## Description

Question 1: Resolution Proof in Propositional Logic [25 points]

Given the knowledge base

p =⇒ (q =⇒ r)

use resolution to prove the query

(p =⇒ q) =⇒ (p =⇒ r).

Be sure to show what you convert to CNF and how (do not skip steps), and how you perform each resolution

step.

Question 2: Translation to First Order Logic [25 points]

Here are two riddles.

1. Question: What jumps higher than a building? Answer: Everything, buildings don’t jump.

2. There is a party of 100 politicians. All of them are either honest or liars. You know two things: 1. At

least one of them is honest. 2. If you take any two politicians, at least one of them is a liar.

For each riddle separately, do the following:

1. Write a plain English explanation for the riddle. This explanation should correspond to your logic

statement later. For example, the first riddle can probably be stated as “Everything that is not a

building jumps higher than a building,” or “Everything that can jump jumps higher than a building.”

But the explanation “Everything jumps higher than a building” might be problematic if everything

includes that building itself. Use your judgment to create a concise but correct statement. Remove

non-essential details. If you think the riddle is ambiguous, explain why so and which interpretation

you picked.

2. Define your First Order Logic (FOL) variables and their domains.

3. Define your FOL predicates and functions. Make sure you specify their values for ALL their input

combinations.

4. Give the FOL sentences.

Question 3: Hierarchical Clustering [25 points]

Consider the following six major cities. In the US: Madison, Seattle, Boston; and in Canada: Vancouver,

Winnipeg, Montreal.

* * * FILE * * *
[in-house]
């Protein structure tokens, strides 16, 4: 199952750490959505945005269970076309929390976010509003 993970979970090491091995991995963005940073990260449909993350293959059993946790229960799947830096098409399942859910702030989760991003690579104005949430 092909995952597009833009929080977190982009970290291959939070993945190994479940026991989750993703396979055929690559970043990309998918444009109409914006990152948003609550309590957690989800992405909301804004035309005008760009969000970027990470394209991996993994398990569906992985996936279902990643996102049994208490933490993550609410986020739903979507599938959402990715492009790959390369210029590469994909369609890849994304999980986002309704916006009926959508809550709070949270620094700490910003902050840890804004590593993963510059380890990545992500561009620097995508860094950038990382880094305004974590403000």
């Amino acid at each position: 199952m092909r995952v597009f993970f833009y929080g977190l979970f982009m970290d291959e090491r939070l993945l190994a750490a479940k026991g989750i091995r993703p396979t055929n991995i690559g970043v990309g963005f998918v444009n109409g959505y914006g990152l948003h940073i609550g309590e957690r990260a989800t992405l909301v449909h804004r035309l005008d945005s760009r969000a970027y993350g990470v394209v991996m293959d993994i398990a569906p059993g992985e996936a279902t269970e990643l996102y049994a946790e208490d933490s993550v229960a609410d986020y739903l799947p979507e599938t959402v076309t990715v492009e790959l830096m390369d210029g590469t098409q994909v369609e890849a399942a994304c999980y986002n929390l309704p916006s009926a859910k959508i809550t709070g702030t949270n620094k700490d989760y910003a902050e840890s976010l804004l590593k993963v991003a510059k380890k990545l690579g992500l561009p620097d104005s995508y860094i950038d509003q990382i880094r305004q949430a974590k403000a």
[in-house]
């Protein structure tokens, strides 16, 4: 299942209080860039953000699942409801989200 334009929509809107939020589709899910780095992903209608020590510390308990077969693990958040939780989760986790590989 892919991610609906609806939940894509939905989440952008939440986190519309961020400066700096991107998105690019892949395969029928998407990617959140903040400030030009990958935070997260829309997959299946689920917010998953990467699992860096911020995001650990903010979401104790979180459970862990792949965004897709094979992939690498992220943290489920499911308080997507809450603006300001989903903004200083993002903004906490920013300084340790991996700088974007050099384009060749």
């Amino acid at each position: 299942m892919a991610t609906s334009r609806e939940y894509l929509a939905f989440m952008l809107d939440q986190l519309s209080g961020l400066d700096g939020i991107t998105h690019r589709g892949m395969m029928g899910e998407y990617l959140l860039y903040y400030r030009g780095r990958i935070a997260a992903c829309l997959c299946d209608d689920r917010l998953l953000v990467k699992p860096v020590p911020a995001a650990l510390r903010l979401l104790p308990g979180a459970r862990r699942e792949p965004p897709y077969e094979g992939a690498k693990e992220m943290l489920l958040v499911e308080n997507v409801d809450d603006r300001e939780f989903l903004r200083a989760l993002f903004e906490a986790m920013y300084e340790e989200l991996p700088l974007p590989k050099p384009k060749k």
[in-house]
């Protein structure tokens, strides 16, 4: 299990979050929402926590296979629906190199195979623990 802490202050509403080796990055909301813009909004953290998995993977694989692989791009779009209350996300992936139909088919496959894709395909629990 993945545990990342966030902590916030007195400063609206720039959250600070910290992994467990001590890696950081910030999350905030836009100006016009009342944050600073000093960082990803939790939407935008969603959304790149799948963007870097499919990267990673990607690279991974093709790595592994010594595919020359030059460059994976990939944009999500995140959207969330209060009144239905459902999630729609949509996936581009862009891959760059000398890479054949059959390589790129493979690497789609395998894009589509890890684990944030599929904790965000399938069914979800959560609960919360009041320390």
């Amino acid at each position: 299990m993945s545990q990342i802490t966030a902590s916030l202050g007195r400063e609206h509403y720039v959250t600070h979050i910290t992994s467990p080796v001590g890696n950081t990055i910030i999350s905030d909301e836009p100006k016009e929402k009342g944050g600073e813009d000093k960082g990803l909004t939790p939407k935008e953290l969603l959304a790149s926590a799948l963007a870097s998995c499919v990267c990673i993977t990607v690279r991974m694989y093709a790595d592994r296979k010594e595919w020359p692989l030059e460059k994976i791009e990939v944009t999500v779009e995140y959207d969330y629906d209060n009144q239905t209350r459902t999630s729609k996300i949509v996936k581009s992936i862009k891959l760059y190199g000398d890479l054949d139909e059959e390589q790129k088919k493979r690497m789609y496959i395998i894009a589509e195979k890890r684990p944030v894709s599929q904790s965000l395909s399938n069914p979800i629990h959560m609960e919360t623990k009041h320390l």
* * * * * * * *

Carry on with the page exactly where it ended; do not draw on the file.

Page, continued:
1. Create a 6 × 6 table with the distances between the cities. Consult the website https://www.

distance-cities.com. Use the pink “fly distance” (the shorter distance), not the blue distance

by car. Use miles and round to the nearest mile.

2. Use hierarchical clustering with complete linkage to produce TWO clusters by hand. Specifically, show

the following in each iteration: (1) the closest pair of clusters; (2) the distance between them as defined

by complete linkage; (3) all clusters at the end of that iteration.

CS 540 Fall 2017

3. Now repeat the above question, but with the following constraint: at no point should a US city and

a Canadian city be put in the same cluster. Equivalently, whenever the complete linkage between two

clusters is due to two cities in different countries, treat the two clusters as infinity apart, regardless of

what other cities are in those two clusters. You still need to show all steps.

Question 4: K-means Clustering [25 points]

Given the following six items in 1D: x1 = 0, x2 = 2, x3 = 4, x4 = 6, x5 = 7, x6 = 8, perform k-means

clustering to obtain k = 2 clusters by hand. Specifically,

1. Start from initial cluster centers c1 = 1, c2 = 10. Show your steps for all iterations: (1) the cluster

assignments y1, . . . , y6; (2) the updated cluster centers at the end of that iteration; (3) the energy at

the end of that iteration.

2. Repeat the above but start from initial cluster centers c1 = 1, c2 = 2.

3. Which k-means solution is better? Why?